It became an automatic gained of experience for women, since they received the right to vote in 1920, to expand their education, careers and to touch every facet of their lives and in every issues they encounter.
Today, women extend their rights through various movements that would encourage their gender to fight for what they believe in and speak about it, and you will discover more here about it.
This particular movement is about climate change, where carbon dioxide levels have been increasing that lead to global warming, and so, let us present some women scientists who have their views about it.
Presenting first Sharan Burron, the head of the International Trade Union Confederation, and she is considered as a big influencer in the trade union movement in Australia. Considered as the largest trade union, it has 325 affiliated trade organizations, representing 176 million workers in 160 countries. In Burrows movement, it offers an insight on how critical is environmental sustainability for the workers all over the globe.
Next is Barbara Buchner who is leading the work for Climate Policy Initiative in the financial aspect of the work for global climate. With the role her organization is playing, the world has come to realize the effects of climate change, and since climate science demands a lot of money, investors are encouraged to make their business sustainable by investing in climate, energy and land use.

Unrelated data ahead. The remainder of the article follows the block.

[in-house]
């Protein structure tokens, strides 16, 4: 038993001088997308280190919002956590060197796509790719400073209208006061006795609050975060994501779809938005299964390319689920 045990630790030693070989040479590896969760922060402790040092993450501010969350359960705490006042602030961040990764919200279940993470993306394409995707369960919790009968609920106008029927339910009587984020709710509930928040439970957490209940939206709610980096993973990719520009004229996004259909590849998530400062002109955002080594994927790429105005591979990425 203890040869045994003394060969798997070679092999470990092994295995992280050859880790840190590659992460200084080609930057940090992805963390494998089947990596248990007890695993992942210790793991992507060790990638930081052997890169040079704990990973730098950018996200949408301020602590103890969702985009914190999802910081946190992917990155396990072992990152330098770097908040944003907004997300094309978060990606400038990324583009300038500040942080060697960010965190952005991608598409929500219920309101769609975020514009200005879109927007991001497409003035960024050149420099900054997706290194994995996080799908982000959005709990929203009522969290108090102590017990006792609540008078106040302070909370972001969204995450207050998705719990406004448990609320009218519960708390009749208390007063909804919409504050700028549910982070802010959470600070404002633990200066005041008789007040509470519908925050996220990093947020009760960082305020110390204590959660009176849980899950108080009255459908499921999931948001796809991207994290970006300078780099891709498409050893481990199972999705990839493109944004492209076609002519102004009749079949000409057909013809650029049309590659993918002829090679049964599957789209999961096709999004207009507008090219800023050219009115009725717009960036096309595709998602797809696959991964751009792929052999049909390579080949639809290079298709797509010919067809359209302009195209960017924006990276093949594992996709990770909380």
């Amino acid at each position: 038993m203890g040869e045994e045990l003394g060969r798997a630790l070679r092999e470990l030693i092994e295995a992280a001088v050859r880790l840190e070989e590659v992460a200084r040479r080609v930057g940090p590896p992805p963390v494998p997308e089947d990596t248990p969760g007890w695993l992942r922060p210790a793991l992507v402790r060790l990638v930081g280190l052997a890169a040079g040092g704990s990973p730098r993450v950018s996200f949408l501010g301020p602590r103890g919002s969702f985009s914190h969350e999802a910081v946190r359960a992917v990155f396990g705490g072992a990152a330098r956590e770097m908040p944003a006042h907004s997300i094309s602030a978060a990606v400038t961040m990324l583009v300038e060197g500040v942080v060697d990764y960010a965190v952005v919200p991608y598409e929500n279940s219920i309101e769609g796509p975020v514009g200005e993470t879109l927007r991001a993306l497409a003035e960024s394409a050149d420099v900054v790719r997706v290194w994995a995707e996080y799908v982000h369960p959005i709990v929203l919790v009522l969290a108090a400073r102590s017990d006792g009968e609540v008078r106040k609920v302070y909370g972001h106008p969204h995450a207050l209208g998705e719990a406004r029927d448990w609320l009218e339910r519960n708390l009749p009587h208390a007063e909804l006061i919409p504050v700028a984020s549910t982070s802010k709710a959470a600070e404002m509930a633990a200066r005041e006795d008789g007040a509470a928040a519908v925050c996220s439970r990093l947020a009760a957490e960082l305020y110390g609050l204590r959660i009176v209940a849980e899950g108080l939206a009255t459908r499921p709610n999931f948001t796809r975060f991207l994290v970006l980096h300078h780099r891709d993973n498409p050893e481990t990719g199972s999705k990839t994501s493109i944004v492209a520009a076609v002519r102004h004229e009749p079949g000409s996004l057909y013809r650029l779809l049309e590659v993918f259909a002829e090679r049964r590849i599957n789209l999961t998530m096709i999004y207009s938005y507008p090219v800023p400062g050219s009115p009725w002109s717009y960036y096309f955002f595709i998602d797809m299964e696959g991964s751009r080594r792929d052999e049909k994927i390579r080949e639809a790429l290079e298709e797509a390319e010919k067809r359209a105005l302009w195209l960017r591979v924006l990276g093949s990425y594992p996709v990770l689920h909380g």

Another extraordinary woman of today is Heidi Cullen, the Chief Climatologist for Climate Central in a US-based organization, and they report and analyze climate science. With her work also as the first on-air climate expert, she forecasts and reports about climate change and how the earth is affected with it.
Another leader in gender involvement in our modern climate change is an aeronautical engineer who is working mainly in the United Nations is Winnie Byanyima.
The next on our list among these famous women is Christiana Figueres, another leading UN figure in climate change and gender, and she is the head of the United Nations Framework Convention on Climate Change, and she is the person you will see talking about climate change on a myriad of press appearances.
Our next educator is Judith Curry, the Chair of the School of Earth and Atmospheric Science in Georgia Institute of Technology, and her works are about hurricanes, remote sensing, polar climates, air-sea interactions, and the use of unmanned aerial vehicles in atmospheric research. Among those who are not heard in the community science, she fights for their voices by becoming a well-known blogger.